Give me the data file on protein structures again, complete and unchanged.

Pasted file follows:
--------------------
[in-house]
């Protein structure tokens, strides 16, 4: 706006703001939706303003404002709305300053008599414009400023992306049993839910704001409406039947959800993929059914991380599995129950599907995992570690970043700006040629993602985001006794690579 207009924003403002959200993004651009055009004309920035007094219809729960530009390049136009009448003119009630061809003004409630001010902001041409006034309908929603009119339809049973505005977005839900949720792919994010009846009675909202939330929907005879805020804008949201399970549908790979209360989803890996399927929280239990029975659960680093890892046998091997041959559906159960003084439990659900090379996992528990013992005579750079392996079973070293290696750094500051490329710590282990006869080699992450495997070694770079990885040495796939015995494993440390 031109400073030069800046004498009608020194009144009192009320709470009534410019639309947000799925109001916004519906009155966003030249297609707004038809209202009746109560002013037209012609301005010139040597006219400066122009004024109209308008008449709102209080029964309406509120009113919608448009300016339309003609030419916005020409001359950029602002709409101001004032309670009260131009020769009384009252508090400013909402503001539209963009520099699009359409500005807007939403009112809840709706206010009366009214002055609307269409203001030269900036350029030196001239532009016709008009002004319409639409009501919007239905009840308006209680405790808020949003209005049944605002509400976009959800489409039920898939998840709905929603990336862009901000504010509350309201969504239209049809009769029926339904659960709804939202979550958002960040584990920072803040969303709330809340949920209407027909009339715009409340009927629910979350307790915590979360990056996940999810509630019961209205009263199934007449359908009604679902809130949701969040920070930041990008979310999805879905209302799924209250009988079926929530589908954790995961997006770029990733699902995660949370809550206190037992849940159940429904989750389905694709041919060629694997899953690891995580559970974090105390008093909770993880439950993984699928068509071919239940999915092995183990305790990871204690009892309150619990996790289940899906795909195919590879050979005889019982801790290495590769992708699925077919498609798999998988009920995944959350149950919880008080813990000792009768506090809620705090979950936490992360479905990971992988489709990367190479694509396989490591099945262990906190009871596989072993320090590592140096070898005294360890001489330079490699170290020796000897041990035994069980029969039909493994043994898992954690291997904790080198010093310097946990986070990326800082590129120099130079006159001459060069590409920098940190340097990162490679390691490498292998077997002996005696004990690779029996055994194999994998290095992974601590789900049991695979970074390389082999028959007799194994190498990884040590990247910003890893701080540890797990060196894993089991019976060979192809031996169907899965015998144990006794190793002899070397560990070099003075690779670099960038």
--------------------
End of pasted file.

[in-house]
């Protein structure tokens, strides 16, 4: 706006703001939706303003404002709305300053008599414009400023992306049993839910704001409406039947959800993929059914991380599995129950599907995992570690970043700006040629993602985001006794690579 207009924003403002959200993004651009055009004309920035007094219809729960530009390049136009009448003119009630061809003004409630001010902001041409006034309908929603009119339809049973505005977005839900949720792919994010009846009675909202939330929907005879805020804008949201399970549908790979209360989803890996399927929280239990029975659960680093890892046998091997041959559906159960003084439990659900090379996992528990013992005579750079392996079973070293290696750094500051490329710590282990006869080699992450495997070694770079990885040495796939015995494993440390 031109400073030069800046004498009608020194009144009192009320709470009534410019639309947000799925109001916004519906009155966003030249297609707004038809209202009746109560002013037209012609301005010139040597006219400066122009004024109209308008008449709102209080029964309406509120009113919608448009300016339309003609030419916005020409001359950029602002709409101001004032309670009260131009020769009384009252508090400013909402503001539209963009520099699009359409500005807007939403009112809840709706206010009366009214002055609307269409203001030269900036350029030196001239532009016709008009002004319409639409009501919007239905009840308006209680405790808020949003209005049944605002509400976009959800489409039920898939998840709905929603990336862009901000504010509350309201969504239209049809009769029926339904659960709804939202979550958002960040584990920072803040969303709330809340949920209407027909009339715009409340009927629910979350307790915590979360990056996940999810509630019961209205009263199934007449359908009604679902809130949701969040920070930041990008979310999805879905209302799924209250009988079926929530589908954790995961997006770029990733699902995660949370809550206190037992849940159940429904989750389905694709041919060629694997899953690891995580559970974090105390008093909770993880439950993984699928068509071919239940999915092995183990305790990871204690009892309150619990996790289940899906795909195919590879050979005889019982801790290495590769992708699925077919498609798999998988009920995944959350149950919880008080813990000792009768506090809620705090979950936490992360479905990971992988489709990367190479694509396989490591099945262990906190009871596989072993320090590592140096070898005294360890001489330079490699170290020796000897041990035994069980029969039909493994043994898992954690291997904790080198010093310097946990986070990326800082590129120099130079006159001459060069590409920098940190340097990162490679390691490498292998077997002996005696004990690779029996055994194999994998290095992974601590789900049991695979970074390389082999028959007799194994190498990884040590990247910003890893701080540890797990060196894993089991019976060979192809031996169907899965015998144990006794190793002899070397560990070099003075690779670099960038």